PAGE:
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Author Topic: Sola Scriptura?  (Read 478 times) Average Rating: 0
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Gebre Menfes Kidus
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« on: July 29, 2011, 03:01:32 AM »

Protestants will argue that the Scriptures came directly from God, and that the Church was founded upon the Scriptures. They assert that the Church was established by the words of Christ, which are recorded in the Holy Bible. And this is not necessarily incorrect. But Orthodoxy rightly points out that the Bible came to us in and through the institution of the Church; and thus apart from the Teachings and Traditions of the Church, the Scriptures will never be correctly understood.

The 27 books of the New Testament were not compiled until 367 A.D., by St. Athanasius. So, how did Christians of the first four centuries grow in the Faith without the New Testament? The answer is apostolic Teaching and Tradition. Even after the New Testament was compiled and canonized, most people did not have access to it, and many people were illiterate and could not read the Scriptures even if they had them.

The doctrine of “Sola Scriptura” (The Scriptures Alone) was contrived by Martin Luther* in the 16th century. Seeking a way to circumvent accountability to ecclesiastical authority (i.e. the Roman Catholic Church, which incidentally had apostatized from the apostolic Faith in 1054 A.D.), Luther up and declared that the “Bible alone” is the only authoritative source of Christian truth and spiritual instruction. Besides being a purely subjective doctrinal innovation, Sola Scriptura also casts aspersion on 1500 years of preceding Christian history, during which thousands of Saints and Martyrs gave their lives for the apostolic Faith, “which was once for all delivered unto the Saints.Until the invention of the Gutenburg Printing Press in the middle of the 15th century, the Bible was essentially unavailable to the masses. Thus, Christian faith was primarily shaped and informed by 1500 years of unbroken and unaltered apostolic Teaching and Tradition. The era that secular historians disparage as the “Dark Ages” was actually an era illumined by the Orthodox Christian light of the Saints, Martyrs, and Fathers of the Faith. Thus if Luther was correct in maintaining that Scripture alone is the only authoritative source of Christian understanding, then what does that say about those Christians who lived in the centuries when the Bible was not available to them? If “Sola Scriptura” is correct, then the Christians who did not have the Scriptures must have been following mere superstition or mere human tradition. Their saintly struggles and martyrdom were only in vain. This is one of the blasphemous but logical conclusions of “Sola Scriptura.”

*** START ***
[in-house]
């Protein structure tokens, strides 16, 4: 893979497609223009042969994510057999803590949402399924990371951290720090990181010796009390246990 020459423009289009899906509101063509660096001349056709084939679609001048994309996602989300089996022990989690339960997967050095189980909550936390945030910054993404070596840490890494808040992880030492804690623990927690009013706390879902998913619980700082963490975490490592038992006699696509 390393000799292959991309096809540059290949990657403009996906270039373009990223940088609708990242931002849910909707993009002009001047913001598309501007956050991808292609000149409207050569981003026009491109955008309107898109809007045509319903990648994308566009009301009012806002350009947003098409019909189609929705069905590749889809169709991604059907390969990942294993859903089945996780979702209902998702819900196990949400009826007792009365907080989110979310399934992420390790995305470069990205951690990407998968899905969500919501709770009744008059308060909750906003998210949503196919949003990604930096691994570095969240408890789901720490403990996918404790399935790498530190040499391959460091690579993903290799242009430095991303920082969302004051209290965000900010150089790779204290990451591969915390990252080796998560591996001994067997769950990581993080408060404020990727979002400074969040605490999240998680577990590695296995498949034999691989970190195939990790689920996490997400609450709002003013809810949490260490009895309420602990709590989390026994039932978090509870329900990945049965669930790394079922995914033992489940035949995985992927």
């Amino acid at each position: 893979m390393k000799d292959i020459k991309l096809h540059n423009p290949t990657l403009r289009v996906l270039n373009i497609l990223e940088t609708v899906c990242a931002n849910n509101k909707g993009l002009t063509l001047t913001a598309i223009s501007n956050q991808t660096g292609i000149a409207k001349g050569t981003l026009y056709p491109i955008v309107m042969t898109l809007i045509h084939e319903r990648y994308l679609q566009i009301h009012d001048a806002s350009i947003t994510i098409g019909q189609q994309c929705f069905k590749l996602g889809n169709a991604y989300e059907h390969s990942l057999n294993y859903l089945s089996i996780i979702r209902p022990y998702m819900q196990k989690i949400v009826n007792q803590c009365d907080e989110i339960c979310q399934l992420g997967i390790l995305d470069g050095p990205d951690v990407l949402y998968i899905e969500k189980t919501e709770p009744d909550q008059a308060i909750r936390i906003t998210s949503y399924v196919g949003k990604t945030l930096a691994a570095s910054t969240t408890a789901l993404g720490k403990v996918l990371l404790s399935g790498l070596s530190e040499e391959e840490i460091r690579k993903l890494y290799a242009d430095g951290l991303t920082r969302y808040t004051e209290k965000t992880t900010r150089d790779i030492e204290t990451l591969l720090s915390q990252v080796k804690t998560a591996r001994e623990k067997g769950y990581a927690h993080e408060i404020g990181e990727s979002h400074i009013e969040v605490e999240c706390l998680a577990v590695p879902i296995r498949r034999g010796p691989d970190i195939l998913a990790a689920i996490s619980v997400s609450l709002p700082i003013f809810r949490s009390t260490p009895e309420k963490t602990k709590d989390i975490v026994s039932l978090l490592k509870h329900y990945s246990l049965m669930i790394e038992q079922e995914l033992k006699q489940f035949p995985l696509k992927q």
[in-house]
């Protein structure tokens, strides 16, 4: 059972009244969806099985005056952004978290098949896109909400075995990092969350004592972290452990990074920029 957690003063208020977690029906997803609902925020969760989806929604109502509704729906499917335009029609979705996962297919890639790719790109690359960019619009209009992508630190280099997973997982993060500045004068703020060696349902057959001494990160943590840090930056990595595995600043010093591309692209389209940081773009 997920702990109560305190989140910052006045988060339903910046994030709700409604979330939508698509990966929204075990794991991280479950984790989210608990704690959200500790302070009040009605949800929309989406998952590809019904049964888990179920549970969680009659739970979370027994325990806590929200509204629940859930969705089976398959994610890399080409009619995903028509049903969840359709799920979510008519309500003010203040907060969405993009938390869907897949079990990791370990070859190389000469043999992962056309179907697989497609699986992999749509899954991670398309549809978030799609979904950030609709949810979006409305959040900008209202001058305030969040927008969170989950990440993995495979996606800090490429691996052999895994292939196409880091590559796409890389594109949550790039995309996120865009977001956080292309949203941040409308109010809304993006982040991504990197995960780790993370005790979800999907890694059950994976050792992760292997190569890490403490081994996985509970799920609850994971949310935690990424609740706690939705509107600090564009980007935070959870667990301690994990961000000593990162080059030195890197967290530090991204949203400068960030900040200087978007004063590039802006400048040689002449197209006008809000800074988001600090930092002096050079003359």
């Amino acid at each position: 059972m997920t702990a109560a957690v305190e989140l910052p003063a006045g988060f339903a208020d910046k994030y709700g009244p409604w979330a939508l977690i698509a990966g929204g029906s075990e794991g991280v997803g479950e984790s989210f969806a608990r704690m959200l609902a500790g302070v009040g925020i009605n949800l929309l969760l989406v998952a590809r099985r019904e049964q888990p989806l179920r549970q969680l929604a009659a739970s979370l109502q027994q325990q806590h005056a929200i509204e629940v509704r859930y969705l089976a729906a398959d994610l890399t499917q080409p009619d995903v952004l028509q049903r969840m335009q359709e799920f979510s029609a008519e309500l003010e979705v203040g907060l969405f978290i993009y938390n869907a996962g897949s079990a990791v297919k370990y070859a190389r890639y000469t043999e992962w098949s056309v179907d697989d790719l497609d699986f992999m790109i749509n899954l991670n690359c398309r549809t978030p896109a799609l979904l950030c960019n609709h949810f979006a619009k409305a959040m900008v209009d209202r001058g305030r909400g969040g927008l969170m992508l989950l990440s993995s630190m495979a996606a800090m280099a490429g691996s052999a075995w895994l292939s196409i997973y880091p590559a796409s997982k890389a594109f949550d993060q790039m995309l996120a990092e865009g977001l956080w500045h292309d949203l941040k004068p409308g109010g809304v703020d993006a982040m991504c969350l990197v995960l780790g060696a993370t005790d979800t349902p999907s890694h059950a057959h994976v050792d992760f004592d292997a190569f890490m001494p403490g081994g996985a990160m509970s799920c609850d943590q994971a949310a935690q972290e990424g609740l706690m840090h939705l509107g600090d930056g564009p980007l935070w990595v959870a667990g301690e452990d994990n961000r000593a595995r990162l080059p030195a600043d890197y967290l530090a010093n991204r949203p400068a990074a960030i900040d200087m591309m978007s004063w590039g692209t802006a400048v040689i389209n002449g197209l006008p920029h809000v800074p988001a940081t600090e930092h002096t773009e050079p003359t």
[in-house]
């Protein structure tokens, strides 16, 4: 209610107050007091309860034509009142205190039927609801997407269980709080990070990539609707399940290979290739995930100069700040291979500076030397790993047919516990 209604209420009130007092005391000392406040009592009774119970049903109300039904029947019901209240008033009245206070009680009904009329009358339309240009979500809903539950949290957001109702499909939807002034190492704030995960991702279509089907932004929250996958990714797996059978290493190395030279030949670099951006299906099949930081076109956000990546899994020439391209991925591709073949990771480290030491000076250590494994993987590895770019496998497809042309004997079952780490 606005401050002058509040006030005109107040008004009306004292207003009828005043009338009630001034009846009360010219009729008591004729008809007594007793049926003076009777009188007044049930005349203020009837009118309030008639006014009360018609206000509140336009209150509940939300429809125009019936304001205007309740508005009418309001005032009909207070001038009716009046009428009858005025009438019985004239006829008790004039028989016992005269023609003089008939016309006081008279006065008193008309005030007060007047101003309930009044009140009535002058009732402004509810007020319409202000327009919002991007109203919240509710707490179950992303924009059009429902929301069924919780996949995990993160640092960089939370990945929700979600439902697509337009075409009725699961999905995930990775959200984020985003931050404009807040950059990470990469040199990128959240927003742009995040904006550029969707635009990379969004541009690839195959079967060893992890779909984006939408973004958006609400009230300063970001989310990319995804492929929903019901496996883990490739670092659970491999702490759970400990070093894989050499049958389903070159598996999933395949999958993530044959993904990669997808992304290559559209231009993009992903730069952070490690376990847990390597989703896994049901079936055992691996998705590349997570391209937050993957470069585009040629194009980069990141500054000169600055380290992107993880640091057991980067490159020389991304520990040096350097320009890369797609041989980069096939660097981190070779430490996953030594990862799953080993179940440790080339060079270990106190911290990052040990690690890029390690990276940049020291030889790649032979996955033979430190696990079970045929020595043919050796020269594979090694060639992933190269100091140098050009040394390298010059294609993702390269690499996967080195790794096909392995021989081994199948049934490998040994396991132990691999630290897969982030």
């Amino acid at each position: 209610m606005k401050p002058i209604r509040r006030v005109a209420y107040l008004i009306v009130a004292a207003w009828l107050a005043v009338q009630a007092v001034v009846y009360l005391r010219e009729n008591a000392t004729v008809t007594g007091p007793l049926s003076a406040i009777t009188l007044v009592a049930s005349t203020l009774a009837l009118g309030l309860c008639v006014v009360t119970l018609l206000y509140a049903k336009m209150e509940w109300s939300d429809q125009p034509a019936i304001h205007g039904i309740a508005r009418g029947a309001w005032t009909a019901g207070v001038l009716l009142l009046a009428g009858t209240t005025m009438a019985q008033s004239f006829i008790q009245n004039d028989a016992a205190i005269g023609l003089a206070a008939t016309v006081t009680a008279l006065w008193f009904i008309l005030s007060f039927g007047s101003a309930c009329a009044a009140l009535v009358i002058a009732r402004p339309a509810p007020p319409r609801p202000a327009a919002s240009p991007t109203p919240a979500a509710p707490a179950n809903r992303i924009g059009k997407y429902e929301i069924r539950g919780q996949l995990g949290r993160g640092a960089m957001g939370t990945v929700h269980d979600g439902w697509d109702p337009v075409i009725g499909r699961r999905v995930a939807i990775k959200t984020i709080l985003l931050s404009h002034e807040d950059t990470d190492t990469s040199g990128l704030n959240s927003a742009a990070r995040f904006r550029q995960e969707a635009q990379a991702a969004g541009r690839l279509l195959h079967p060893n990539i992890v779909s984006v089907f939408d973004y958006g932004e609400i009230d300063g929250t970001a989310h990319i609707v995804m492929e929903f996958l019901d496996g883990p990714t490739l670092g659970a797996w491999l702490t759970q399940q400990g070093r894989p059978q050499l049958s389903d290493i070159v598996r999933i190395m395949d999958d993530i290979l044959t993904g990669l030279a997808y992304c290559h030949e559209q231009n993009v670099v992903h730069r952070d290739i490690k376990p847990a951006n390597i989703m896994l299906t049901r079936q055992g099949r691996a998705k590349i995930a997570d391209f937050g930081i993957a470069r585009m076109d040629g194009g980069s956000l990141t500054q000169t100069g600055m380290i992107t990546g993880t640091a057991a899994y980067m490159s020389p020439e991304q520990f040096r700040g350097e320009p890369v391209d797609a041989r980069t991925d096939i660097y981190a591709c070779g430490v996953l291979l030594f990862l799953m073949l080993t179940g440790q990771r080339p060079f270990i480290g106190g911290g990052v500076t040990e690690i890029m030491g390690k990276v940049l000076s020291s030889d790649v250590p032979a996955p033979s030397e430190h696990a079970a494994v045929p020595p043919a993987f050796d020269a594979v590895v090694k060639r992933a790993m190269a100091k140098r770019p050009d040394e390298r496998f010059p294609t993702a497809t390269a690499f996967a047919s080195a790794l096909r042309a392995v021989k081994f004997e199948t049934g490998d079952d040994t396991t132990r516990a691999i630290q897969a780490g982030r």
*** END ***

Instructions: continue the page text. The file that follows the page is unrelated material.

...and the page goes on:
When the subjectivity of “Sola Scriptura” is pointed out to them, Protestants will often cite the mantra, “Scripture interprets Scripture.” But the Bible is not able to actually interpret itself. Although the Holy Scriptures are divinely inspired (“Inspired”- Greek: “theo-pneustos;”i.e. “God-breathed” - II Timothy 3:16), the Bible can only be interpreted by people. And each individual person will interpret it differently. So there are only two options: 1) Submit the Scriptures to the endless subjective interpretations of individual men or groups of individuals; or 2) Allow the divinely established apostolic Church of Christ to interpret and explain the Holy Scriptures for the edification and enlightenment of the Christian people.    
   
Although the Church is comprised of individual persons, its objective holy Teachings have been divinely instituted and preserved through apostolic succession. Thus, Orthodox Christians are not susceptible to the errors of a subjective and individualistic biblical hermeneutic. Instead, we corporately rely upon the divine apostolic interpretations that have been given to us in, through, and by the infallible Church of Our Lord.
   
 Consider Acts 8:26-39, which records the encounter of the Apostle Philip and the Ethiopian eunuch. The Ethiopian eunuch was a devout man of the Judaic Faith who was returning from Jerusalem where he had travelled to worship. St. Philip encountered the Ethiopian sitting in his chariot reading aloud from the book of Isaiah, and he asked the eunuch if he understood what he was reading. The Ethiopian replied, “How can I unless someone guides me?” [Acts 8:31] St. Philip then “preached Jesus to him” [Acts 8:35]. The Ethiopian eunuch’s understanding of the Scriptures was enlightened by the Apostle’s guidance, and he was consequently converted and baptized by St. Philip. (Acts 8:36-38)